Correction: now that you bring this up, I think it might have been an LJ60, not a BE30. In fact, I can't remember if they did the test a month ago or 5 months ago!  wink 


User currently offlineIAHFLYR From United States of America, joined Jun 2005, 4790 posts, RR: 22
Reply 16, posted (6 years 9 months 2 weeks 2 days 21 hours ago) and read 5299 times:

Quoting FlyUSCG (Reply 13):
I believe the FAA also uses the 727 to do them. At least thats what I was told. And they were also checking the ILS to 27L at PHL yesterday while I was getting ready to take-off from there. Unfortunatley we took off before she came around again so I didn't see which type of a/c.

Don't think the B727 was doing any flight inspection, can't even remember when the B727 was used to do flight inspection. What you might have heard was an FAA B727 (if any are still flying) doing some type of research work such as satellite or A-DSB testing, who knows what else.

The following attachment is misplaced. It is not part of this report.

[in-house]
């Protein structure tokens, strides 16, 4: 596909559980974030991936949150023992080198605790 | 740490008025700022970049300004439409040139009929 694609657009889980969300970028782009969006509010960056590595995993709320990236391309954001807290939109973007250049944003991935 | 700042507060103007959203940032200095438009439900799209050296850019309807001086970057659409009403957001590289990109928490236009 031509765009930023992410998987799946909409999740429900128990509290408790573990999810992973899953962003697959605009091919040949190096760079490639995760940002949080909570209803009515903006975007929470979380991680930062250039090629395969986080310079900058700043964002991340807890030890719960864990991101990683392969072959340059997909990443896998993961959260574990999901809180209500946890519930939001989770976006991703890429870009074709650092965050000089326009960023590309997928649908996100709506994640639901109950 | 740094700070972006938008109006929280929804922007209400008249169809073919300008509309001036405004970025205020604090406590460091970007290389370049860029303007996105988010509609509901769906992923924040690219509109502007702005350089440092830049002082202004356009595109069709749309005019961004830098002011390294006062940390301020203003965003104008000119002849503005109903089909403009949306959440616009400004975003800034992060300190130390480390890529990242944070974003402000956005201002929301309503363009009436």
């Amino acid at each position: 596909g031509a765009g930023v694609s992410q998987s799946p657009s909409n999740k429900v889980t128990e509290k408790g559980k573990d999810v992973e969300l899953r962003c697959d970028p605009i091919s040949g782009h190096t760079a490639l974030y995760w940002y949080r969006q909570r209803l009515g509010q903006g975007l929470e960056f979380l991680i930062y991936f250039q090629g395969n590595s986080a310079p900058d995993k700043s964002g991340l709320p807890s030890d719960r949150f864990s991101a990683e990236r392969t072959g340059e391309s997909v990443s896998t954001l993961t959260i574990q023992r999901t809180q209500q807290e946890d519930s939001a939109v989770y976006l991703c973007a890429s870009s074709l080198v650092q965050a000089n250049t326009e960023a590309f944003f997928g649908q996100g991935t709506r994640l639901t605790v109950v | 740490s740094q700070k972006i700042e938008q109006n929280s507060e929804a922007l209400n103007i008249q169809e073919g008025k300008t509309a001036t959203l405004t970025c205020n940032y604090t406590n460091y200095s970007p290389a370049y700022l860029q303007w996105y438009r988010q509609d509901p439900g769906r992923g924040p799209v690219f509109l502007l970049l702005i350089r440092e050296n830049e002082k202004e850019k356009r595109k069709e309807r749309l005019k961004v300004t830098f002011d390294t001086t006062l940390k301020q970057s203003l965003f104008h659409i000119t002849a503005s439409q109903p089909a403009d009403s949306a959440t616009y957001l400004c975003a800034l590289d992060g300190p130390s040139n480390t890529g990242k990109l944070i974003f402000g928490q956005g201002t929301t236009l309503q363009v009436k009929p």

Any views shared are strictly my own and do not a represent those of any former employer.
User currently offlineBond007 From United States of America, joined Mar 2005, 5395 posts, RR: 8
Reply 17, posted (6 years 9 months 2 weeks 2 days 20 hours ago) and read 5283 times:

Quoting IAHFLYR (Reply 16):
Don't think the B727 was doing any flight inspection, can't even remember when the B727 was used to do flight inspection. What you might have heard was an FAA B727 (if any are still flying) doing some type of research work such as satellite or A-DSB testing, who knows what else.

Yes, the 727 is not part of the Flight Inspection fleet. It has been used to test new avionics and landing systems, and as you say, it was used as part of the Fedex 727 ADS-B research.